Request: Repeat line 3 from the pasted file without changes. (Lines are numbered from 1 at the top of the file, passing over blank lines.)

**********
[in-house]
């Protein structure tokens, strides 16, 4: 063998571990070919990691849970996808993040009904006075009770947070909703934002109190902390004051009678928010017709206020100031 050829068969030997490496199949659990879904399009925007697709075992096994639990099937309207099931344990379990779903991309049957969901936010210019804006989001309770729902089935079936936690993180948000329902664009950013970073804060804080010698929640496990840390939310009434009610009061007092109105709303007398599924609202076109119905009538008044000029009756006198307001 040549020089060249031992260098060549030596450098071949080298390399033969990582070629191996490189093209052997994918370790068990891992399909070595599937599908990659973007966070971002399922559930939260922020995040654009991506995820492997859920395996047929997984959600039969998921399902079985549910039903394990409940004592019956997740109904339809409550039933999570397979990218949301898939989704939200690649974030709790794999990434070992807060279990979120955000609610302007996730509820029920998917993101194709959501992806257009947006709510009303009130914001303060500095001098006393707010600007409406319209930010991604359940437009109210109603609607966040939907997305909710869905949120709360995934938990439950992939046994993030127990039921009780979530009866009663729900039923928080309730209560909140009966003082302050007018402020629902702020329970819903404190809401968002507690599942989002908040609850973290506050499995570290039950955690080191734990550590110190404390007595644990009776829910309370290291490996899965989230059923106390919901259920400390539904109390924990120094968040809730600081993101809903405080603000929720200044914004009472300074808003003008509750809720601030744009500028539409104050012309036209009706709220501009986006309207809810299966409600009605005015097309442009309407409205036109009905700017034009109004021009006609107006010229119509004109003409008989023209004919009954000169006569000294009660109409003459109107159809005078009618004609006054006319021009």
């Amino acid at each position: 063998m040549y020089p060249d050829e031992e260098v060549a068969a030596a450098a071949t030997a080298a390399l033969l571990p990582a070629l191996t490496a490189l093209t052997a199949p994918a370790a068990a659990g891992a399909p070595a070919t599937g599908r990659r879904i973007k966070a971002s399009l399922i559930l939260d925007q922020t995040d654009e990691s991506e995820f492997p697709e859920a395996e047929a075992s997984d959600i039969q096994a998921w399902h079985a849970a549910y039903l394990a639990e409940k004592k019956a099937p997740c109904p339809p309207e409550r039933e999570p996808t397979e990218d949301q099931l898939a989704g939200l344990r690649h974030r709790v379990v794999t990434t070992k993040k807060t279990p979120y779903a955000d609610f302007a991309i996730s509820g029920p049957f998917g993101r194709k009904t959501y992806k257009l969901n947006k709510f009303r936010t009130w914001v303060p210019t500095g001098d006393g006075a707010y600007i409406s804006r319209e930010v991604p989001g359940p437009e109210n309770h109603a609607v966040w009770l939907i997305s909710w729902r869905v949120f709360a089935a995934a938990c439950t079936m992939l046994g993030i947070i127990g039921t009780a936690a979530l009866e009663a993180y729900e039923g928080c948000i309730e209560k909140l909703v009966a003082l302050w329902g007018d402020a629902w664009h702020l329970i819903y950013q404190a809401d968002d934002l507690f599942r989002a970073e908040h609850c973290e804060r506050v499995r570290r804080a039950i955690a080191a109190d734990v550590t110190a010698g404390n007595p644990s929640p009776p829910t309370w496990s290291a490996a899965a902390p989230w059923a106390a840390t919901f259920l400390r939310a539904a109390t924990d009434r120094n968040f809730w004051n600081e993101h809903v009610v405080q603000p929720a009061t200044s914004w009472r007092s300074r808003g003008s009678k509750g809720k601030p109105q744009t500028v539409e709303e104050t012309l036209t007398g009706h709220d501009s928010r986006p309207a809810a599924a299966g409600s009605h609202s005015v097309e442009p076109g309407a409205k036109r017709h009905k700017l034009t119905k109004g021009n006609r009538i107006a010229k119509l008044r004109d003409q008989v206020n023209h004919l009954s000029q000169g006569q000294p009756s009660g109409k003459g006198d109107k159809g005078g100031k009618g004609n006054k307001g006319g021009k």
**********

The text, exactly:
């Amino acid at each position: 063998m040549y020089p060249d050829e031992e260098v060549a068969a030596a450098a071949t030997a080298a390399l033969l571990p990582a070629l191996t490496a490189l093209t052997a199949p994918a370790a068990a659990g891992a399909p070595a070919t599937g599908r990659r879904i973007k966070a971002s399009l399922i559930l939260d925007q922020t995040d654009e990691s991506e995820f492997p697709e859920a395996e047929a075992s997984d959600i039969q096994a998921w399902h079985a849970a549910y039903l394990a639990e409940k004592k019956a099937p997740c109904p339809p309207e409550r039933e999570p996808t397979e990218d949301q099931l898939a989704g939200l344990r690649h974030r709790v379990v794999t990434t070992k993040k807060t279990p979120y779903a955000d609610f302007a991309i996730s509820g029920p049957f998917g993101r194709k009904t959501y992806k257009l969901n947006k709510f009303r936010t009130w914001v303060p210019t500095g001098d006393g006075a707010y600007i409406s804006r319209e930010v991604p989001g359940p437009e109210n309770h109603a609607v966040w009770l939907i997305s909710w729902r869905v949120f709360a089935a995934a938990c439950t079936m992939l046994g993030i947070i127990g039921t009780a936690a979530l009866e009663a993180y729900e039923g928080c948000i309730e209560k909140l909703v009966a003082l302050w329902g007018d402020a629902w664009h702020l329970i819903y950013q404190a809401d968002d934002l507690f599942r989002a970073e908040h609850c973290e804060r506050v499995r570290r804080a039950i955690a080191a109190d734990v550590t110190a010698g404390n007595p644990s929640p009776p829910t309370w496990s290291a490996a899965a902390p989230w059923a106390a840390t919901f259920l400390r939310a539904a109390t924990d009434r120094n968040f809730w004051n600081e993101h809903v009610v405080q603000p929720a009061t200044s914004w009472r007092s300074r808003g003008s009678k509750g809720k601030p109105q744009t500028v539409e709303e104050t012309l036209t007398g009706h709220d501009s928010r986006p309207a809810a599924a299966g409600s009605h609202s005015v097309e442009p076109g309407a409205k036109r017709h009905k700017l034009t119905k109004g021009n006609r009538i107006a010229k119509l008044r004109d003409q008989v206020n023209h004919l009954s000029q000169g006569q000294p009756s009660g109409k003459g006198d109107k159809g005078g100031k009618g004609n006054k307001g006319g021009k």